Project management: believing in lies LO7266

Christian Giroux (
Tue, 07 May 1996 10:03:06 -0400

Hi Gene,

I was just taking a peek at your site* (like I regularly do), and I
decided to read this article (see title).

Reading it, I recognized a situation in which I might be a few months from
now. We are experimenting a new way of setting/tracking goals, and in my
section here, I made sure a lot of people were involved in the process.
The results are nice (the plan for the year) and very aggressive. However,
just like you say in your article, most of the items we volunteered to do
are "unique" projects, in which we'll learn a great deal (and that's why I
like the plan). My fear is that just what you describe in the article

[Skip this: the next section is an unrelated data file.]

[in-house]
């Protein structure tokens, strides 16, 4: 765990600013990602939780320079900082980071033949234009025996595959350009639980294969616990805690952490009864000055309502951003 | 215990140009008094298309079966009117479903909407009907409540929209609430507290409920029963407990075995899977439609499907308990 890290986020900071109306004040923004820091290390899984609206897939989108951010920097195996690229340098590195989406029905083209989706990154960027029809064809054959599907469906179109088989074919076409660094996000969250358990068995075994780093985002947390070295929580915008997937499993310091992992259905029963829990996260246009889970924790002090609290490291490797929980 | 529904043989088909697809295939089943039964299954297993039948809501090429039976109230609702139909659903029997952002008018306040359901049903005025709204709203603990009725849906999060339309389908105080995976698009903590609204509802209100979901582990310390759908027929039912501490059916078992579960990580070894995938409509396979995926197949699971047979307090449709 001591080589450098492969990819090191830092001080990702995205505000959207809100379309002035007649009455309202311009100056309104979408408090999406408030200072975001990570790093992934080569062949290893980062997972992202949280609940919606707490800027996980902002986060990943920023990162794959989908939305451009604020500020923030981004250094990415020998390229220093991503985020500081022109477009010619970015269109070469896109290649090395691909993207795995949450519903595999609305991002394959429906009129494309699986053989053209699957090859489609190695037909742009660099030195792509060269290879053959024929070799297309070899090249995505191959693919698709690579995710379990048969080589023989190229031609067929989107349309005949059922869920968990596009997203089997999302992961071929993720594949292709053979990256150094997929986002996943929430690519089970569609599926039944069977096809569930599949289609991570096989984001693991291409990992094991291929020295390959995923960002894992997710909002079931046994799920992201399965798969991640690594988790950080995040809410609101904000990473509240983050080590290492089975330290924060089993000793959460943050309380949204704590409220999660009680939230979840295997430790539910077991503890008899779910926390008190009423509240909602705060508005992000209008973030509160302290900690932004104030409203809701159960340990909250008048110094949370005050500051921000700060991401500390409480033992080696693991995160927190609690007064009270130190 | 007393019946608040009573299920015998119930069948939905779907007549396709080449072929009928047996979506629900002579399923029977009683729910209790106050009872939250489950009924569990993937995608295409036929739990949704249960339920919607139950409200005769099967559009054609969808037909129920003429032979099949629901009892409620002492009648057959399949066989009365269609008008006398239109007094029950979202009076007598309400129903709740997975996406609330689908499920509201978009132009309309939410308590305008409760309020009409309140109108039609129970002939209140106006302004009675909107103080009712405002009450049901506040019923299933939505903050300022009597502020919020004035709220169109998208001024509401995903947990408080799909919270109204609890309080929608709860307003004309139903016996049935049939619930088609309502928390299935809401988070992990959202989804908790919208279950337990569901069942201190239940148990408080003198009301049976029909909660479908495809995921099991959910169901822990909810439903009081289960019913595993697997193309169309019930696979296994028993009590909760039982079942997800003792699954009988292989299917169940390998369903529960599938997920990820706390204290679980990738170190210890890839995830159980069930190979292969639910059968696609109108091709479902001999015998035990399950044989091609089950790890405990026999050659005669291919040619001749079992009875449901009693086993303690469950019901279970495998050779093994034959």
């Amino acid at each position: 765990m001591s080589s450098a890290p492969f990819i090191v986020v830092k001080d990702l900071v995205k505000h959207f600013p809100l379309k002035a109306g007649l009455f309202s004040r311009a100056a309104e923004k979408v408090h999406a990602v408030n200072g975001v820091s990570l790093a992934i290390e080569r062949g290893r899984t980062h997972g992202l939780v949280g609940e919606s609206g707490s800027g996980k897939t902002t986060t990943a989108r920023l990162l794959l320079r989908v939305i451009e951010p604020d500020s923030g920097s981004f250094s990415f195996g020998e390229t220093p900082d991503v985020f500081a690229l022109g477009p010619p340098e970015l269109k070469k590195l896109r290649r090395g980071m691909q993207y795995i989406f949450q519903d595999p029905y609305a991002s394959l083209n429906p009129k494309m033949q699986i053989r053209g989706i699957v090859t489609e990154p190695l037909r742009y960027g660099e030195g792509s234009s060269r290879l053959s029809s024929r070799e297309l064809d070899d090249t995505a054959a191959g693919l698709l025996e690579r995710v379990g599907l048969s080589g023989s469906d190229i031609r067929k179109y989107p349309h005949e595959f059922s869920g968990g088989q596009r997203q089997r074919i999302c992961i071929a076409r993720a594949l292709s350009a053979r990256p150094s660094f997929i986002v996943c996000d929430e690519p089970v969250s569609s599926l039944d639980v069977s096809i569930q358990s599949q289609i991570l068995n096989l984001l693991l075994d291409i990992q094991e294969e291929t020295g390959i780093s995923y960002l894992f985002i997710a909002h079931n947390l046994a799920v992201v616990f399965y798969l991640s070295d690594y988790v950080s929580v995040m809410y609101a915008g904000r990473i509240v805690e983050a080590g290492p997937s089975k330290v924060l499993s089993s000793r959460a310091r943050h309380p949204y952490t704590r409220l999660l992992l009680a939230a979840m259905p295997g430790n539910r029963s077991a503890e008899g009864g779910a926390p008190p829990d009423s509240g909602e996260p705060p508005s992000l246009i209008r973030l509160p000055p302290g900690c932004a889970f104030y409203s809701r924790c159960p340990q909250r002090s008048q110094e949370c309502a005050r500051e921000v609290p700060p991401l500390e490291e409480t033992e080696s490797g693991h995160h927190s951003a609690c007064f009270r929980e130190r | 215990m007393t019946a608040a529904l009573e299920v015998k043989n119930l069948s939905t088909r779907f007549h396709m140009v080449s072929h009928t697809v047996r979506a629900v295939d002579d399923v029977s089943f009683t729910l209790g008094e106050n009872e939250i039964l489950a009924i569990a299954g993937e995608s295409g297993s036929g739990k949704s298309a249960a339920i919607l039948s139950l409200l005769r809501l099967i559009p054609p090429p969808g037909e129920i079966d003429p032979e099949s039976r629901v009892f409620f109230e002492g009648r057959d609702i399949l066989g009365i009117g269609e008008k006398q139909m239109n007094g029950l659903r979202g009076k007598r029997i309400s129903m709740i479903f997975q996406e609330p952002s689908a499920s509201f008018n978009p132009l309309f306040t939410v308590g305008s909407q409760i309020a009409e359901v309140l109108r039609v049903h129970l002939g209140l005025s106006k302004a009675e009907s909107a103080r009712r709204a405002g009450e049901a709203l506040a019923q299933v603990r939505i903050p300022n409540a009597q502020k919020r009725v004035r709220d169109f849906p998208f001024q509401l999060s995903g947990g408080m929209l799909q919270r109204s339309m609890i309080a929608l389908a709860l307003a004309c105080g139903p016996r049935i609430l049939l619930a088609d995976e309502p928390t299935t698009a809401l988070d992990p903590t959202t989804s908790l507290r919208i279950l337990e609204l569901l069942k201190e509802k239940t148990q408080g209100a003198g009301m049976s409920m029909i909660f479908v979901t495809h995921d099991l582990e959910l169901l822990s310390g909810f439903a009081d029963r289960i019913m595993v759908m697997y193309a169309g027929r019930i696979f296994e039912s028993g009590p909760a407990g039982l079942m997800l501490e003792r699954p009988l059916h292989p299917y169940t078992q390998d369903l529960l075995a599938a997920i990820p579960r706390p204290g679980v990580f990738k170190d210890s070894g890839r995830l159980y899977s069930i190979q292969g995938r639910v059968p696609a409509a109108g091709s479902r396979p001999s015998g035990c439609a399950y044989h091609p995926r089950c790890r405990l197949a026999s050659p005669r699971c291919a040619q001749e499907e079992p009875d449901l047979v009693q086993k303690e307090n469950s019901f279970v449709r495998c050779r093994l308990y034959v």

happens, people (including me) feel they are pressured for results, lose
sight of the fact that most of the plan is based on "mostly untested
auumptions" (or educated guesses - same thing to me), feel frustrated at
one point for the progress not meeting expectations and finally start to
cut corners.

One possible way to avoid some of these negative side effects is to lower
expectations when revising the plan. But ain't that falling into the
"Drifting Goals" trap? I feel like I could get sucked in a double-bind,
accepting less than successful results or letting the goals drift.

Do you have any clues for me ?


* The article can be found at


Christian Giroux System Support Manager, Technical Assistance Center Ericsson Research Inc. Montreal

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